I have been going to Cardiac Rehabilitation three days a week as well as participating in Cardiac Yoga.  I have been asked to teach Tai Chi for the cardiac patients when I complete the program.  One of the lessons that I have learned is that all doctors need patience.  In this instance, I would walk 40 minutes to the Cardiac Rehabilitation and was informed that I need to stop doing that as my workout needs to begin in the actual facility.  I am working on being Patient.  I am working on being a patient. 



When teaching a puppy, it is common to say: "Sit, Stay and Heel!"
In meditation, it is common to say: Sit, Stay and Heal! 
Adapted from Tara Brach 



I have completed four sessions of Cardiac Rehabilitation. The program entails 24 sessions.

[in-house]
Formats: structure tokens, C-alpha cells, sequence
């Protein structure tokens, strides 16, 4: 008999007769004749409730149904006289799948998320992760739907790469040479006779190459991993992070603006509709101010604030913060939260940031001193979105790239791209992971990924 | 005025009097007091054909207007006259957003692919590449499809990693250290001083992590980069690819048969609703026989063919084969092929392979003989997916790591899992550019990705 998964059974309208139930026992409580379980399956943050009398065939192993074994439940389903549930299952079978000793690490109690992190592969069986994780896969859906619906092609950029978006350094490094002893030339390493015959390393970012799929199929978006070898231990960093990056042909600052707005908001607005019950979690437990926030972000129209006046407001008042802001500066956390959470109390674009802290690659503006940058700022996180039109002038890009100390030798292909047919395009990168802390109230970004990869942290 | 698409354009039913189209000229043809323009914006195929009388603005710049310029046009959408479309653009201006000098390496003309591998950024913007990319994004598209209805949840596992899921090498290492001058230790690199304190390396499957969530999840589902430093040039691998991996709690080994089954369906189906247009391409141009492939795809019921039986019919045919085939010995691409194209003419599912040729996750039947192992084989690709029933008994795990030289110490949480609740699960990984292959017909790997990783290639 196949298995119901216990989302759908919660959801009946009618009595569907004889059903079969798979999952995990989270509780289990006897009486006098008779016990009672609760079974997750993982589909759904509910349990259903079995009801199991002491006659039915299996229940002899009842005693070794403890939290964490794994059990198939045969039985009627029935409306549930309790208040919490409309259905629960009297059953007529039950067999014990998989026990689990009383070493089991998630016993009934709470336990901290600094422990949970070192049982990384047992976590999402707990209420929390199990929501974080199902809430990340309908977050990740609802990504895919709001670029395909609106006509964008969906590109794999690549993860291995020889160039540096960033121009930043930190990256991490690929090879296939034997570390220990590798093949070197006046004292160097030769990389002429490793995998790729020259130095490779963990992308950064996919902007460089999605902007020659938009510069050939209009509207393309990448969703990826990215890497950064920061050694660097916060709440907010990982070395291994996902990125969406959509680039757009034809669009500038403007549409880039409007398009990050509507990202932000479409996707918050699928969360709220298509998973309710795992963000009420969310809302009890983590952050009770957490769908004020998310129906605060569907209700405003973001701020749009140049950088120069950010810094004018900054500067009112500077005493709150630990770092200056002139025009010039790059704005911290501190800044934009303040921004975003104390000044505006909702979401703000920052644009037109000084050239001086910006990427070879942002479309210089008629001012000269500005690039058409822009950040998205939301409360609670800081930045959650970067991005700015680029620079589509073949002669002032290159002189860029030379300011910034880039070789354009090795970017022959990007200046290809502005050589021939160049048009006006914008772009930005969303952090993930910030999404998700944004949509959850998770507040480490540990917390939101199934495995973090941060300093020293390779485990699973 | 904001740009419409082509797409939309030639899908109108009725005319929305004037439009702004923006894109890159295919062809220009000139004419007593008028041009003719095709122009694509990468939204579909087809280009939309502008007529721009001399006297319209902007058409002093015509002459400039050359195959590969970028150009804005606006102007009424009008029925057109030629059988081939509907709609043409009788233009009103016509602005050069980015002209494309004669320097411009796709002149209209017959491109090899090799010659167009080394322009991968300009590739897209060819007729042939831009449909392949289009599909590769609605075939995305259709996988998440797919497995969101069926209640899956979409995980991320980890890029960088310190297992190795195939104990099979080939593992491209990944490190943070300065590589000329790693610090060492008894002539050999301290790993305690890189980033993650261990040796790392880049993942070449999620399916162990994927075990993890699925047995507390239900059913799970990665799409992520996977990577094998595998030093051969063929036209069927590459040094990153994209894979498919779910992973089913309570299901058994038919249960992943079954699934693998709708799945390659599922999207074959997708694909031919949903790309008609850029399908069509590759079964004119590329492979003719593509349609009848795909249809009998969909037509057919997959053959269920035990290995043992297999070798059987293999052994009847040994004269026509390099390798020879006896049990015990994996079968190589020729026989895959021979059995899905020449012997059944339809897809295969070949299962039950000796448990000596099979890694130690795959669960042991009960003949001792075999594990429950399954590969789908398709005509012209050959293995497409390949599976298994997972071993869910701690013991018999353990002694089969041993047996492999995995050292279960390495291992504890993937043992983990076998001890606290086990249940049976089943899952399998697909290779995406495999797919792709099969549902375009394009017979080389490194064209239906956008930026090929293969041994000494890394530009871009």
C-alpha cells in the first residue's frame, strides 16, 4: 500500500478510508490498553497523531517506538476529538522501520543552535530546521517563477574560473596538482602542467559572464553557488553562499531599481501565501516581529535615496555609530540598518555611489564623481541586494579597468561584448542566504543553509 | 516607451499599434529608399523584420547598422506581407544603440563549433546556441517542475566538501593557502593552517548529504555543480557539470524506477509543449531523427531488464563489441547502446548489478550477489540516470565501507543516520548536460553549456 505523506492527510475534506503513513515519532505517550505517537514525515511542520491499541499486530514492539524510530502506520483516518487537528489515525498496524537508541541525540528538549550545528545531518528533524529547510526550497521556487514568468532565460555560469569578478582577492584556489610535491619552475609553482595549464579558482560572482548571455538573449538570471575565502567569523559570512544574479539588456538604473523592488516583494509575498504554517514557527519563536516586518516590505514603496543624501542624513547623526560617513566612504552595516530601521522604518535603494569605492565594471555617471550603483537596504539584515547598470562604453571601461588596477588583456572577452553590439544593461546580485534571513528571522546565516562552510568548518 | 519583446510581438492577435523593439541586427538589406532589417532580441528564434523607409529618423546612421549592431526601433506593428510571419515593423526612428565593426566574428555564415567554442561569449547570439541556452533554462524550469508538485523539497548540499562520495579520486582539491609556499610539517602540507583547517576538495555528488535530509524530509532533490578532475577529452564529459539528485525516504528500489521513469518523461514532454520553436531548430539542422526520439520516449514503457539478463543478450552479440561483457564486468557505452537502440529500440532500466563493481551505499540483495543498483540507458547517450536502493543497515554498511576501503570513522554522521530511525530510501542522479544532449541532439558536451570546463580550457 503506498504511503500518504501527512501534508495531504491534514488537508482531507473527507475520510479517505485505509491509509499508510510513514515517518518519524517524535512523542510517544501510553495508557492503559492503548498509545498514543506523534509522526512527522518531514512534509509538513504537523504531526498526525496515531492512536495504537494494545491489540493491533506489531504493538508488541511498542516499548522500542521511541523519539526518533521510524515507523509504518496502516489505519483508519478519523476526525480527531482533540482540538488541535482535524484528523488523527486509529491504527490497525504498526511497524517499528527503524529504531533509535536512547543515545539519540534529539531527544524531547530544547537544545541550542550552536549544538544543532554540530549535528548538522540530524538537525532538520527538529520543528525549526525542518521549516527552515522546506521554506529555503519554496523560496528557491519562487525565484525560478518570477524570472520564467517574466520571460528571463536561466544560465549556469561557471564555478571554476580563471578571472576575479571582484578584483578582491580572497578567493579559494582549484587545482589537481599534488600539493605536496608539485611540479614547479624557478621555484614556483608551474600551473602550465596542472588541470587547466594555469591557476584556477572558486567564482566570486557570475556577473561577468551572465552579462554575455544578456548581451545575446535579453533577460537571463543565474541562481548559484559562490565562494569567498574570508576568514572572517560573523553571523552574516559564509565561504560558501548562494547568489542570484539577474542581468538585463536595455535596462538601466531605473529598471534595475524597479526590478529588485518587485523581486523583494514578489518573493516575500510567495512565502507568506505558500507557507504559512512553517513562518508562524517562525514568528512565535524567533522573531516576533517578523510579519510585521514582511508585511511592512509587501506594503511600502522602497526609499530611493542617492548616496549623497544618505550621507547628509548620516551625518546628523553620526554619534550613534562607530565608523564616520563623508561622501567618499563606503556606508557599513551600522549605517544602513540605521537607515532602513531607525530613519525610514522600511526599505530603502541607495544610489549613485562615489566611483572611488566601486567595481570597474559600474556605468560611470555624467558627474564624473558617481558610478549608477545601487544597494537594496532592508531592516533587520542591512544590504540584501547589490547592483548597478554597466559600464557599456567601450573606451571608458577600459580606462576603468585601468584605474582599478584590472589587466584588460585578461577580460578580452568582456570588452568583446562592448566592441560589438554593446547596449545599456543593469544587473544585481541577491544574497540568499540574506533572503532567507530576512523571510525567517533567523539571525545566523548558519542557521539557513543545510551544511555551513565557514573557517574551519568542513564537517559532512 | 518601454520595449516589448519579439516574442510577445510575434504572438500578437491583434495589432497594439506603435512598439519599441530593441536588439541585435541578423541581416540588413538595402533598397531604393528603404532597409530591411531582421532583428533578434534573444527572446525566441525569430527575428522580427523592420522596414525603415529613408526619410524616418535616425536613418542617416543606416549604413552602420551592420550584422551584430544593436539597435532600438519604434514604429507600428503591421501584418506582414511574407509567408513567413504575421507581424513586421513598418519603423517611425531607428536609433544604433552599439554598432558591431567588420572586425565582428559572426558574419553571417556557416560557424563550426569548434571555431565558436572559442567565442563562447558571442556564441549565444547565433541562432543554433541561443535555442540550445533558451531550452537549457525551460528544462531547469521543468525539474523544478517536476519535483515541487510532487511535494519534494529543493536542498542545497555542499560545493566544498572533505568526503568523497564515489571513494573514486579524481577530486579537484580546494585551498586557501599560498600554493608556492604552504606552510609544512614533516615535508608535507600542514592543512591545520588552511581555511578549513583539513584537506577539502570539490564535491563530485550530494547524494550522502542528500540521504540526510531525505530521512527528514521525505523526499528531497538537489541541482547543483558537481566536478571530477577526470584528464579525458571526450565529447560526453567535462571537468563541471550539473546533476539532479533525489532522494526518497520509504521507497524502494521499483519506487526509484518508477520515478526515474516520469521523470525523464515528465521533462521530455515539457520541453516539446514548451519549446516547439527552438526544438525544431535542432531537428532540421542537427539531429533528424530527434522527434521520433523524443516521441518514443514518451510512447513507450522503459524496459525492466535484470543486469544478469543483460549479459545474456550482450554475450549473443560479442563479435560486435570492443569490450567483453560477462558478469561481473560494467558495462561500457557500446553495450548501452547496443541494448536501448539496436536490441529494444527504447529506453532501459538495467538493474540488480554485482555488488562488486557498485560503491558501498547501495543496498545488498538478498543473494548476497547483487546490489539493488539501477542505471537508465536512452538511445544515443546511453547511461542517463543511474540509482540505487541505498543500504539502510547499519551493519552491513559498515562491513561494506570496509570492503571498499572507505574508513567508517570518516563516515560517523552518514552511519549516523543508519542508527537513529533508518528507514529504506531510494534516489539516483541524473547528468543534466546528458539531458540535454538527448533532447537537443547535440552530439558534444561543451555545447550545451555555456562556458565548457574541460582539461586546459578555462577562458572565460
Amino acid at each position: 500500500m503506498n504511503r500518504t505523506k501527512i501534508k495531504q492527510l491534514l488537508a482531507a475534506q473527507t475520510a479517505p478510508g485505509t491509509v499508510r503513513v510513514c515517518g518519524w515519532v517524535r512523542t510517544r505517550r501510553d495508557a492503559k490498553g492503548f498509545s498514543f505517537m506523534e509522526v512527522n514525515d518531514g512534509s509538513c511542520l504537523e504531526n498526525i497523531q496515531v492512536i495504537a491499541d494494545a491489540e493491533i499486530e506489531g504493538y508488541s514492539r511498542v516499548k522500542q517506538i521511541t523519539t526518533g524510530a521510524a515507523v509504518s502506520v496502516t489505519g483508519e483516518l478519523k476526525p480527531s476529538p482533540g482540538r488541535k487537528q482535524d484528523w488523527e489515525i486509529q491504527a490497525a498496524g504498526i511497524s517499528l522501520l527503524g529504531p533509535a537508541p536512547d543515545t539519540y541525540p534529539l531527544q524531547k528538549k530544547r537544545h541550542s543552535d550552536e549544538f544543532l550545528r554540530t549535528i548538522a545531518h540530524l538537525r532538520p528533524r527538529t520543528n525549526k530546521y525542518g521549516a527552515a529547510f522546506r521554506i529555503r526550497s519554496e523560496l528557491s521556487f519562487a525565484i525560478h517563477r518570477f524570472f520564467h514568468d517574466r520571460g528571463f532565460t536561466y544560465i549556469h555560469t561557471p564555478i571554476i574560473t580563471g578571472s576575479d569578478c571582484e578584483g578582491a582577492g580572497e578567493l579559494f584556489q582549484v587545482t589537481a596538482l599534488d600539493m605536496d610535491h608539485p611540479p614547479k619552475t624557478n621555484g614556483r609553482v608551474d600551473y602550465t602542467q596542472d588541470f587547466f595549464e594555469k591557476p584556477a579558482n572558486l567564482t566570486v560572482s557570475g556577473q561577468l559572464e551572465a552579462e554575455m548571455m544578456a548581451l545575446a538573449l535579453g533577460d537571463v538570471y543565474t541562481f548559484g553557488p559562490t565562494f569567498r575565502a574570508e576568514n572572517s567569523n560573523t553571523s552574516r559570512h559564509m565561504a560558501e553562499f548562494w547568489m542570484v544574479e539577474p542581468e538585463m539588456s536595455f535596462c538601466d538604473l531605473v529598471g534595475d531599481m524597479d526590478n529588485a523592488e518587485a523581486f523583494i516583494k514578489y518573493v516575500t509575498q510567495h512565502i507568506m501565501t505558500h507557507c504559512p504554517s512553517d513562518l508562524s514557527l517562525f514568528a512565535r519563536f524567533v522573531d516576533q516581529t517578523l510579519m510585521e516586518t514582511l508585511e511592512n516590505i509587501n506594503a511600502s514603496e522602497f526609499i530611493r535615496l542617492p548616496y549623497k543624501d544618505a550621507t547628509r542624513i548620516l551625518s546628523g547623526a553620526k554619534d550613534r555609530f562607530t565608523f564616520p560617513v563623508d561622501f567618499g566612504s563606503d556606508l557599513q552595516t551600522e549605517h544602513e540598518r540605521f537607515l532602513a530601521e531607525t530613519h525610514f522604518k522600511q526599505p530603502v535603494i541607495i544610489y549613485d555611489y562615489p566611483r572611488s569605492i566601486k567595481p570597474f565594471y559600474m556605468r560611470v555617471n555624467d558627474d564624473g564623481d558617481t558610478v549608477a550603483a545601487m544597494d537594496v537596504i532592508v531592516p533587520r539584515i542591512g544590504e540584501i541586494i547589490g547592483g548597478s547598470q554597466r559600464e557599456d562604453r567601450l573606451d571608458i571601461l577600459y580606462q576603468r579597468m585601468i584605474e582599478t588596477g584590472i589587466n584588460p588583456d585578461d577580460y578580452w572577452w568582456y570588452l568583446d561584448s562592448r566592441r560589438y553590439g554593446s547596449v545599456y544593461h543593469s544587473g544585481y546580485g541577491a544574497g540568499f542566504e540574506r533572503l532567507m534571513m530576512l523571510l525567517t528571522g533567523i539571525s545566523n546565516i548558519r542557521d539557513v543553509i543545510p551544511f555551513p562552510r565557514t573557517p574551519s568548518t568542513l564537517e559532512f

My heart is healing. 



The serenity to accept the things I can not change.



A month since surgery.

"In the midst of winter,
I finally learned that there was in me an invincible summer."
Albert Camus



While on medical leave, I am spending more time with my granddaughter.
Today, we were focusing on something attributed to Eleanor Roosevelt,
"No one can make you feel inferior without your consent.”



If you are feeling a little extra positive vibes, 
there's a good reason for that - It's coming from me. 



Starting Cardiac Rehabilitation this week. 



Back in Cincinnati.
Thank you for your encouragement.
On the road to recovery.



Dr. Bassman met with his surgery team today and is progressing in his recovery.



The Right of Passage vs. the rite of passage. A story within a story.

“Steeping onto a brand-new path is difficult, but not more difficult than remaining in a situation, which is not nurturing to the whole woman." - Maya Angelou

She was arguing with her mother.  She appeared to be 13 or 14 years of age with soft brownish blond hair, tall and thin.  She was ready to talk to anyone about how her mother didn’t understand anything and how they fought daily about everything.

She was fed up with the struggle and quickly got on any elevator that was available.